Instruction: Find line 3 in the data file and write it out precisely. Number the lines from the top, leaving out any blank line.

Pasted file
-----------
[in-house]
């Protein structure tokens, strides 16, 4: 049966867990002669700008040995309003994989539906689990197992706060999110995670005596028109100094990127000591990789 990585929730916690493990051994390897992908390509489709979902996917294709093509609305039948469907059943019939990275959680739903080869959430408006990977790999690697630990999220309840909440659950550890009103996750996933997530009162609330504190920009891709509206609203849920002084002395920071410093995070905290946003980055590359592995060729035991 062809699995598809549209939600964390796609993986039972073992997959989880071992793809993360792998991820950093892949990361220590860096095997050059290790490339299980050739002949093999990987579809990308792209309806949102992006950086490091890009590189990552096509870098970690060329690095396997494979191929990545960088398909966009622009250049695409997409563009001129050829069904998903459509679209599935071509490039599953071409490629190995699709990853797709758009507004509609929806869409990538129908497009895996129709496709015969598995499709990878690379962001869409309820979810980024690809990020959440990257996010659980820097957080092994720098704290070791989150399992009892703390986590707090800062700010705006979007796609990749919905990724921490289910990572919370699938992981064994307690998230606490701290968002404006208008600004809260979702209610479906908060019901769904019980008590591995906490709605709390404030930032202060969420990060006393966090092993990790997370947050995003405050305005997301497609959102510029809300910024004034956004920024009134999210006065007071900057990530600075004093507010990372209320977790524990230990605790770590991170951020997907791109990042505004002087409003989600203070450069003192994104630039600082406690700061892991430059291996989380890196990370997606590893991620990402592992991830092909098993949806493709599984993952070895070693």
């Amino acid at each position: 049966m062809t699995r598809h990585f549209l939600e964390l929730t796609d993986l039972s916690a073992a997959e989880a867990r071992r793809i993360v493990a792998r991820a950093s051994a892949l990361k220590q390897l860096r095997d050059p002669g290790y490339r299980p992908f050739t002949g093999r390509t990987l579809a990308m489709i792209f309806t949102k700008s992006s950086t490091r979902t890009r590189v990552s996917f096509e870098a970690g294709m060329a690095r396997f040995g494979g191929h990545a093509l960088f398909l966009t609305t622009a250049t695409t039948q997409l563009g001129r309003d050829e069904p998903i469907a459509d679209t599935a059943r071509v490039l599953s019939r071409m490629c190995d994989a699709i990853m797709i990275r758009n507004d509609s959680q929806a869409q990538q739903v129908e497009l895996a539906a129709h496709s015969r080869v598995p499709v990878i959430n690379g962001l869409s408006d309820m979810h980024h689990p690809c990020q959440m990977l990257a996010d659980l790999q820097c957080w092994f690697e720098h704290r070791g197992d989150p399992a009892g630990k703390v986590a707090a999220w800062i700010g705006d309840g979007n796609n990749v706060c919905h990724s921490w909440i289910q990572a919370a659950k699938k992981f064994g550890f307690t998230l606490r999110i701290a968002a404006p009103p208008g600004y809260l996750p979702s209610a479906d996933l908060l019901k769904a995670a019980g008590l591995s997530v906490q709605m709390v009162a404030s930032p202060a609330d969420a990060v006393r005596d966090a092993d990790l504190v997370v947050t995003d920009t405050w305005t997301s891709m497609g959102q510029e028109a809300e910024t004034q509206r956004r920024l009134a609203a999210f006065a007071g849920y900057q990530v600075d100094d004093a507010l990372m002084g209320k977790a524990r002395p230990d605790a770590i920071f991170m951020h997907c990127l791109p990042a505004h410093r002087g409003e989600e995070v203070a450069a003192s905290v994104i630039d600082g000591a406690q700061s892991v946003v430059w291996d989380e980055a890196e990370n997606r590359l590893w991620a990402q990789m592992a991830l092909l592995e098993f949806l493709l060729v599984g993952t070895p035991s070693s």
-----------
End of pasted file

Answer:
């Amino acid at each position: 049966m062809t699995r598809h990585f549209l939600e964390l929730t796609d993986l039972s916690a073992a997959e989880a867990r071992r793809i993360v493990a792998r991820a950093s051994a892949l990361k220590q390897l860096r095997d050059p002669g290790y490339r299980p992908f050739t002949g093999r390509t990987l579809a990308m489709i792209f309806t949102k700008s992006s950086t490091r979902t890009r590189v990552s996917f096509e870098a970690g294709m060329a690095r396997f040995g494979g191929h990545a093509l960088f398909l966009t609305t622009a250049t695409t039948q997409l563009g001129r309003d050829e069904p998903i469907a459509d679209t599935a059943r071509v490039l599953s019939r071409m490629c190995d994989a699709i990853m797709i990275r758009n507004d509609s959680q929806a869409q990538q739903v129908e497009l895996a539906a129709h496709s015969r080869v598995p499709v990878i959430n690379g962001l869409s408006d309820m979810h980024h689990p690809c990020q959440m990977l990257a996010d659980l790999q820097c957080w092994f690697e720098h704290r070791g197992d989150p399992a009892g630990k703390v986590a707090a999220w800062i700010g705006d309840g979007n796609n990749v706060c919905h990724s921490w909440i289910q990572a919370a659950k699938k992981f064994g550890f307690t998230l606490r999110i701290a968002a404006p009103p208008g600004y809260l996750p979702s209610a479906d996933l908060l019901k769904a995670a019980g008590l591995s997530v906490q709605m709390v009162a404030s930032p202060a609330d969420a990060v006393r005596d966090a092993d990790l504190v997370v947050t995003d920009t405050w305005t997301s891709m497609g959102q510029e028109a809300e910024t004034q509206r956004r920024l009134a609203a999210f006065a007071g849920y900057q990530v600075d100094d004093a507010l990372m002084g209320k977790a524990r002395p230990d605790a770590i920071f991170m951020h997907c990127l791109p990042a505004h410093r002087g409003e989600e995070v203070a450069a003192s905290v994104i630039d600082g000591a406690q700061s892991v946003v430059w291996d989380e980055a890196e990370n997606r590359l590893w991620a990402q990789m592992a991830l092909l592995e098993f949806l493709l060729v599984g993952t070895p035991s070693s």